1. For fun mysteries, I really like Harlan Coben. He’s got a great mix of fast-paced writing and humor. And if you love Julie Buxbaum (I do too) check out Allison Winn Scotch’s Time of My Life. And have you read anything by Jennifer Weiner? My favorite of hers is In Her Shoes, but they’re all good.

  2. Well they say if you liked Eat, Pray, Love and like to laugh, you’ll like FIRST COMES LOVE, THEN COMES MALARIA.

    Just saying …

    Enjoy it all! And happy New Year!

  3. Oops, I was telling you all about the books and then I saw that you don’t want to know anything about it. That’s so hard! I love to blab about why a book would suit someone. Well. I’ll follow directions.

    Taking Debs past and present “as read” that you’ll consider those books…

    Non-fiction/humorous essays:

    Non-fic about spirituality which my dad enjoyed (haven’t read it myself yet) HAVE A LITTLE FAITH by Mitch Albom

    I’m so honored to be a point of reference for women’s fiction you like! Also try: Elizabeth Berg (I’m reading HOME SAFE now) and my literary hero, Anne Tyler, especially BREATHING LESSONS

    Oh, historical fiction AND mystery AND set in England…. Tasha Alexander’s historical mysteries for a trifecta.

  4. The Pursuit of Love & Love in a Cold Climate by Nancy Mitford – set in England in the 1930’s and very funny!

    Adam Dalgliesh detective series by PD James also set in England.

    Anything by Kate Atkinson or David Mitchell or Maggie O’Farrel all set it England.

    Norwegian Wood by Haruki Murakami


  5. If you’ve read all the past Deb books, let me suggest:

    1. THE LAST WILL OF MOIRA LEAHY by Therese Walsh, this novel defies being genre categorized. Please just read it.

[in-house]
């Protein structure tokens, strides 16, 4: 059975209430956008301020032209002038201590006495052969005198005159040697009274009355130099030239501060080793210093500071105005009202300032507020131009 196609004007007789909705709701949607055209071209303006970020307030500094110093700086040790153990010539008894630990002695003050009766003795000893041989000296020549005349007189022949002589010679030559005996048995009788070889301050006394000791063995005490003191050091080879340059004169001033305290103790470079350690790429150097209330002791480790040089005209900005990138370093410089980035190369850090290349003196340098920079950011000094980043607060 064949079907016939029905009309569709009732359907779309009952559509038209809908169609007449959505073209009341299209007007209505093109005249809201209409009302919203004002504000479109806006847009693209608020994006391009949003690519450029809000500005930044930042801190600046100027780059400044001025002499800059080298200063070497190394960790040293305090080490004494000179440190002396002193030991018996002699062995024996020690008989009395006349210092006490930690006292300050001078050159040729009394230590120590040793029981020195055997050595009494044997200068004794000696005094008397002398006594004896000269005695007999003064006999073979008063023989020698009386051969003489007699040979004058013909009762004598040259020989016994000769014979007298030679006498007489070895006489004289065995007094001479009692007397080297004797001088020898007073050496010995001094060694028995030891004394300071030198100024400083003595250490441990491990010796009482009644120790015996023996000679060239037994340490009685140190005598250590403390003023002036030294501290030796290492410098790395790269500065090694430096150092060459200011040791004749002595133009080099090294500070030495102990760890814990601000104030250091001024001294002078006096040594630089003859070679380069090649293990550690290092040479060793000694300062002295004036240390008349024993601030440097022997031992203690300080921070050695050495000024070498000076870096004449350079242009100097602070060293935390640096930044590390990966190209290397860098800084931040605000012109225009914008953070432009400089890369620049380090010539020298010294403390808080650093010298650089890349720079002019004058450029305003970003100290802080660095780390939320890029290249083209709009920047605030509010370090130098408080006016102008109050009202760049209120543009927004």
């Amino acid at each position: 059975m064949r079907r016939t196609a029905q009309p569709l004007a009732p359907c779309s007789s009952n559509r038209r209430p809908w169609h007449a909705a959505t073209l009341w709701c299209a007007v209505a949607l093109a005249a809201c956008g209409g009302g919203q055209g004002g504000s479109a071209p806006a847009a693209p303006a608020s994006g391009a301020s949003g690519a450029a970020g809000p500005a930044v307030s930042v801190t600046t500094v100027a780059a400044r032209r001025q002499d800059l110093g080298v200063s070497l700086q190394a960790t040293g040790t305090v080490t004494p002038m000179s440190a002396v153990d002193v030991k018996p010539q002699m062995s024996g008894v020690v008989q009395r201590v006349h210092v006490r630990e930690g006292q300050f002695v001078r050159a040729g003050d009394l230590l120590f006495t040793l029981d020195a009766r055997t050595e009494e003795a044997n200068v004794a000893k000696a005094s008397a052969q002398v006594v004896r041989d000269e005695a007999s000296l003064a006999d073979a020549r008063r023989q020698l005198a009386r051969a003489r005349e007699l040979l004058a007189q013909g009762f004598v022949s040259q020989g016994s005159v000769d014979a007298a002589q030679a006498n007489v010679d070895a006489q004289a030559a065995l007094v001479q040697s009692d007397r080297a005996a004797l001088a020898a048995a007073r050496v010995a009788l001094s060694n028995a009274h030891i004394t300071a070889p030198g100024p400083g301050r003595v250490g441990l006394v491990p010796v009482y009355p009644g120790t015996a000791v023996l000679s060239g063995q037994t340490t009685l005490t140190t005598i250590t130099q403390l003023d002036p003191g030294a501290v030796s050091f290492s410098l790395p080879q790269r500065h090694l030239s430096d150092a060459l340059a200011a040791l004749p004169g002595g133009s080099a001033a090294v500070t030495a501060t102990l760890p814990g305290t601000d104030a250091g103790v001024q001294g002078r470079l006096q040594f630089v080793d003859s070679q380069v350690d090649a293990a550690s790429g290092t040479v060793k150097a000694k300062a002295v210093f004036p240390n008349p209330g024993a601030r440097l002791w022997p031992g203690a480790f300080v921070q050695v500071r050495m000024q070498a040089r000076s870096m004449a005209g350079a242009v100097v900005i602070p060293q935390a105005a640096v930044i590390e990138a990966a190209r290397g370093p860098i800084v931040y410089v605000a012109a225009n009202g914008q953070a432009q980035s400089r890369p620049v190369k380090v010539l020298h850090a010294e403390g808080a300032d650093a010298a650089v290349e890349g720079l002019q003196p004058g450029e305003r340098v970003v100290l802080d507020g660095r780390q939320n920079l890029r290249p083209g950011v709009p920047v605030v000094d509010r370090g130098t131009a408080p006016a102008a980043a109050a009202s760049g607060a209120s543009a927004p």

2. Since you enjoy Kristina’s “quiet little novel,” there’s LOOKING FOR PIGEON by Maud Carol Markson.

    3. Being released on January 12th is Melanie Benjamin’s ALICE I HAVE BEEN, historical fiction based on the real Alice “in Wonderland” character.

    4. Many new offerings from established favorites are due out this year too. Off the top of my head: Kristy Kiernan’s BETWEEN FRIENDS (April); Tish Cohen’s THE TRUTH ABOUT DELILAH BLUE (JUNE); Allison Winn Scotch’s THE ONE THAT I WANT (June); and Meredith Cole’s DEAD IN THE WATER (May). Kristina returns too in August.

    I’m forgetting too many yet know you’ll enjoy the ones mentioned. What a feast…

  6. I agree with Alexa about PD James mysteries. Beautifully written. Also, I have read and loved ALL the mysteries by Tony Hillerman, set on the Navajo reservation. You might want to begin with one of the first books of that series because you get to know the characters better with each book. As for humor-filled nonfiction books, anything by David Sedaris or Bill Bryson is a fun read. And sorry that I am not giving specific titles. My head isn’t remembering titles today. “If you don’t think too well, don’t think too much” (my current favorite saying by my husband, always looking straight at me, of course).

  7. One of my favorite mystery writers is Nevada Barr. I recommend the early Anna Pigeon books such as Track of the Cat or Firestorm. Happy New Year Joelle!

  8. Light mysteries: The Amelia Peabody series by Elizabeth Peters. There are a dozen or more. The earlier ones are the best, in my opinion. The first is Crocodile on the Sandbank. My personal fave is The Snake, the Crocodile and the Dog.

    (Though set in Egypt, the cast in nineteenth century British, so I think this rec satisfies “Anglophilia” as well 🙂